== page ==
More than two-thirds of the local executives surveyed in recent weeks responded that they felt “somewhat better” about their firm’s prospects for 2003 than they did a year ago. Another 6 percent anticipate a “much better” year in 2003.
The survey a year ago found 51 percent of the respondents expecting a “somewhat” or “much” better year in 2002 than 2001.
The results of the survey indicate that local business executives believe the economic downturn has leveled off, that they have “weathered the storm,” and their companies are well positioned for a recovery, said Chris Montague, managing partner at the Grand Rapids office of Plante & Moran.
Concerns persist about how fast and how far the economy will recover, as well as about rising costs in some areas, most notably employee health benefits and raw materials. Still, the majority of the 101 executives responding to the survey “are looking for better days in the very near future,” Montague said.
“There is some sense that things will continue to improve some,” he said. “They think we have or are quickly approaching the end of the down cycle.”
In responding to the economic downturn, nearly two-thirds of the respondents reported that their company experienced a restructuring in 2002. Results show business leaders have positioned the companies for an economic recovery, Montague said.
“Most businesses today feel they have really positioned themselves to perform at the current level of activity,” he said. “They are where they need to be.”
Plante & Moran tabulated the results of the telephone survey, conducted in late October and early November by the Grand Valley State University School of Communications in collaboration with the Grand Rapids Business Journal. The survey sought opinions on the economy from CEOs, CFOs and top executives at companies in Grand Rapids, Holland, Zeeland and Muskegon.
The responding companies have an average annual sales volume of $40 million. Roughly 75 percent of the respondents were manufacturers. The rest were in the professional services sector.
The improved view of the local economy from year-ago results stems from the combination of data showing business conditions in West Michigan are improving and an optimistic view that the national economic downturn of the past 18 months has to end eventually, said Alex Nesterenko, director of the GVSU School of Communications.
“It’s just human nature to say ‘It’s got to start getting better,’ but they are seeing some actual signs things are actually getting better,” Nesterenko said.
The signs locally are apparently different than what CEOs nationwide are seeing.
A survey released last week by The Business Roundtable, a 150-member association of leading chief executives across the country whose corporations employ more than 10 million people and generate annual sales of $3.7 trillion, found few CEOs expecting robust growth in 2003 and many worried about what they saw as “fragile” economic conditions.
More than two-thirds said they expected a GDP of less than 2 percent for 2003. The GDP has averaged 3.2 percent annually for the past decade.
Fifty-seven percent of respondents to The Business Roundtable’s survey planned to maintain reduced levels of capital spending next year. Another 24 percent expect a decline in capital expenditures, a key factor in the prospects for the office furniture industry based in West Michigan that continues to cope with a terrible down cycle in sales that began nearly two years ago.
Sixty percent of the respondents in the national survey anticipate workforce reductions averaging 3.8 percent, while just 11 percent expect to increase employment by an average of 3 percent.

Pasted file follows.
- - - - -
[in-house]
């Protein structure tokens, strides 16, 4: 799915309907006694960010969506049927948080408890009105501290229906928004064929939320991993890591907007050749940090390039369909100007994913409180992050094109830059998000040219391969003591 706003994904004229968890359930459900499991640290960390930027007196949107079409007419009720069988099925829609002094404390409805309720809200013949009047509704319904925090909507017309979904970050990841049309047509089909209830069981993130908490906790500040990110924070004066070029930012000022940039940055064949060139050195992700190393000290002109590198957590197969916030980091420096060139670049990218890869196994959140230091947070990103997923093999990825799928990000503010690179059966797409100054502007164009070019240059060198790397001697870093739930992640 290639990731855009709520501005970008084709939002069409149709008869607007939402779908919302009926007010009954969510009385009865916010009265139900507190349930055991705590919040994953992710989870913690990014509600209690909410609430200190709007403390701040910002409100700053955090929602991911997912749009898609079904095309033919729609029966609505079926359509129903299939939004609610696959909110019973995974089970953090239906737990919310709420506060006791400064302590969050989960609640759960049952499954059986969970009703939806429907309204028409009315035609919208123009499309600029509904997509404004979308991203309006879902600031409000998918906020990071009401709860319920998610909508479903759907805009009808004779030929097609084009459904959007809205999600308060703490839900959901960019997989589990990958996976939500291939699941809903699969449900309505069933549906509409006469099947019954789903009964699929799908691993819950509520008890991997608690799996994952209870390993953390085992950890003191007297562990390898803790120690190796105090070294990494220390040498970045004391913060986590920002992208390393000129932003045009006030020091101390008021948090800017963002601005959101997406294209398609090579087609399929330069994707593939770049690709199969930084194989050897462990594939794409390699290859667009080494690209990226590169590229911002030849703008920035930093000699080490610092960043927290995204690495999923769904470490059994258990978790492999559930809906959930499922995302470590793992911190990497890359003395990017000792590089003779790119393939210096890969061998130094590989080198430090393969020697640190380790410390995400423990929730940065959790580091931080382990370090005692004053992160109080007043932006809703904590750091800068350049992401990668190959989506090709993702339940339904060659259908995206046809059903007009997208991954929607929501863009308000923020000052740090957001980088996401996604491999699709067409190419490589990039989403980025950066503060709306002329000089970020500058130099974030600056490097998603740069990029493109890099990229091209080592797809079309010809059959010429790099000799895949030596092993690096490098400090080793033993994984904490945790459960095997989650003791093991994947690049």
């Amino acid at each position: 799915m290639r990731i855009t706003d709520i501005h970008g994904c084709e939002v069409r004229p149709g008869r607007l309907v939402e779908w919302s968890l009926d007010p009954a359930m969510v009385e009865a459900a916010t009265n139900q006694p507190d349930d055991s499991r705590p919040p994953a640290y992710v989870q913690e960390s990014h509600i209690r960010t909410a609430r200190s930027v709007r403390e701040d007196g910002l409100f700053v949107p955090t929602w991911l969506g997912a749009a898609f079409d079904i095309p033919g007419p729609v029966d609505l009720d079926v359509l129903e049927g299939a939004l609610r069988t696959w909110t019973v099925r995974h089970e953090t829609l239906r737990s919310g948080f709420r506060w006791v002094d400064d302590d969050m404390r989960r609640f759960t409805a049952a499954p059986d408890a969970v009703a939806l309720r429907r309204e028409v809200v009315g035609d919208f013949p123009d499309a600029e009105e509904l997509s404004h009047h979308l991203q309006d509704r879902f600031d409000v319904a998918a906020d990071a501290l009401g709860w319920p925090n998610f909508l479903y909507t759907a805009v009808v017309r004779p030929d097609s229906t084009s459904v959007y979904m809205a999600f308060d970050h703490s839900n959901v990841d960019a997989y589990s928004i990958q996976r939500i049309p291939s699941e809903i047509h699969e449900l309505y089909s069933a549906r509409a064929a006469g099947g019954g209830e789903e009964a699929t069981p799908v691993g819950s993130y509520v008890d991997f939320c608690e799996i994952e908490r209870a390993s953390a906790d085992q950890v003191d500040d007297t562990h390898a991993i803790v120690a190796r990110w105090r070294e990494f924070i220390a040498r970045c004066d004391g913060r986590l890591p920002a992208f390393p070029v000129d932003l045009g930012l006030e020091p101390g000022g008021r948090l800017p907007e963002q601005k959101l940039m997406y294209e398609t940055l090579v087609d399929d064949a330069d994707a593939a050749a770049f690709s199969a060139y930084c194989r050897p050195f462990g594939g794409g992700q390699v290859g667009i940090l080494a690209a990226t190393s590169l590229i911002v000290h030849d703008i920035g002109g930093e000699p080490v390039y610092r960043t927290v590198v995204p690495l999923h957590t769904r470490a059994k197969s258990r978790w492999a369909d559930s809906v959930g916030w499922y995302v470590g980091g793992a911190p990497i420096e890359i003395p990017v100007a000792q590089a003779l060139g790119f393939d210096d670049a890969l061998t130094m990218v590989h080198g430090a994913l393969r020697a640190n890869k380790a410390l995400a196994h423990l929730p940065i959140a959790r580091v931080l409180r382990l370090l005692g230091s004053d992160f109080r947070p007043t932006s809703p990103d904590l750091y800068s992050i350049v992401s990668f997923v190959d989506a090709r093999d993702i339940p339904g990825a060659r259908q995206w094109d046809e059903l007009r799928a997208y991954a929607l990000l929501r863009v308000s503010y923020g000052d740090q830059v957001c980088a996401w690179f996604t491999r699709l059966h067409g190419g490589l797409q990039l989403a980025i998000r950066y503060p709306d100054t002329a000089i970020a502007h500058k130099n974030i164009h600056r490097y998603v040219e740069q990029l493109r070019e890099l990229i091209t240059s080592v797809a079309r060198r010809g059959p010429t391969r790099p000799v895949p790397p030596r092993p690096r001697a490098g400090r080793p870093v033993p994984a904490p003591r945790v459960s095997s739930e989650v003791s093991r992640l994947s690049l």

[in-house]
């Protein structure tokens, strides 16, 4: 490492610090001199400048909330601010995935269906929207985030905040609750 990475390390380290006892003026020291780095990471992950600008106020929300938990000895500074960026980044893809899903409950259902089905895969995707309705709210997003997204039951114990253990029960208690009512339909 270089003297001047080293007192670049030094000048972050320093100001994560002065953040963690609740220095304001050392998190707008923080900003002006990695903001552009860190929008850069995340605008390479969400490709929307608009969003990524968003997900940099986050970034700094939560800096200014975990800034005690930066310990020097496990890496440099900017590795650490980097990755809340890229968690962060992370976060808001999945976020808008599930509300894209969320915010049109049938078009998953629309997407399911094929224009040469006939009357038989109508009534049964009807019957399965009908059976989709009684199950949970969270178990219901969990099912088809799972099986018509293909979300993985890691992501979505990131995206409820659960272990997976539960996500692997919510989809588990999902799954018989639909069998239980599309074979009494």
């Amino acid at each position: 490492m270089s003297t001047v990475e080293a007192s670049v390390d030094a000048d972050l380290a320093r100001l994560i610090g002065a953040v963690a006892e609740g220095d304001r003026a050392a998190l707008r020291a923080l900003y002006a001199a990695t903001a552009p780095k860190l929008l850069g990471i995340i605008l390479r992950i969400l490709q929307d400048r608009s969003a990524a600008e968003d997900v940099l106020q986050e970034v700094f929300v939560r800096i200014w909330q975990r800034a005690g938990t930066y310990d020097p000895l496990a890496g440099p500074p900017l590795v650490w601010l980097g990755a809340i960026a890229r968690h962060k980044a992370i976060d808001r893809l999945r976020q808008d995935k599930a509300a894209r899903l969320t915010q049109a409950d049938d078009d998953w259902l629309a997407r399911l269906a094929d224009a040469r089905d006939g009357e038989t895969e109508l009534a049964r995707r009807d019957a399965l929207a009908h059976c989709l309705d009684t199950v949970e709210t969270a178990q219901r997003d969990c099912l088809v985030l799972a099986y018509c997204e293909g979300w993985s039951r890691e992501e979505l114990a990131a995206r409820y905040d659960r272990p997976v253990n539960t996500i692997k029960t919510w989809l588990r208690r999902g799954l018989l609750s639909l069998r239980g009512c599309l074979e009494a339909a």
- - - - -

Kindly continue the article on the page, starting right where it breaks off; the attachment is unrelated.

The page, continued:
With economic growth slowing in the third quarter and predicted to come in at about the 1 percent range for the fourth quarter, the survey’s results help to heighten the critical need for an economic-stimulus package from Washington that boosts consumer confidence and business spending, said John Dillon, chairman of The Business Roundtable and CEO of International Paper Co.
“Our nation’s economic recovery has not been strong or sustained, and the BRT’s survey shows that CEOs do not expect the situation will improve significantly during 2003,” Dillon said. “There is always a propensity to say that things are going to better in six months and we certainly are seeing some of that now, as we did earlier this year. But I would say what this data tells us is the weakness in the economy that we’re sensing right now is real and that the leaders of U.S. businesses recognize it. And they see it in the businesses, and we all want to enter into the debate and to focus on what can be done about it, and what can get this economy back growing closer to its potential.”
On the upside, the organization’s survey found 71 percent of the responding CEOs expecting higher sales in 2003 over 2002, although the average expected increase is only 5 percent, which will curtail profitability and impede employment growth, Dillon said.
Locally, results of the GVSU survey found 41 percent of the responding businesses not meeting expectations for 2002, with 35 percent meeting them. Twenty-one percent of the executives surveyed indicated their companies were exceeding expectations for the year.
Showing the region’s economic diversity, some local executives even said that things have never been better.
One executive said his business is “booming.” Another offered: “I hope next year is as good as this year.”
Forty-seven percent said they planned “about the same” level of capital expenditures in 2003 as they did in 2002. Twenty-nine percent planned “somewhat higher” capital spending levels and 12 percent expected “much higher” capital spending.
The responses are similar to those in last year’s survey heading into 2002, which found 49 percent of the respondents maintaining capital spending, 25 percent expecting “somewhat higher” levels, and 6 percent anticipating “much higher” spending.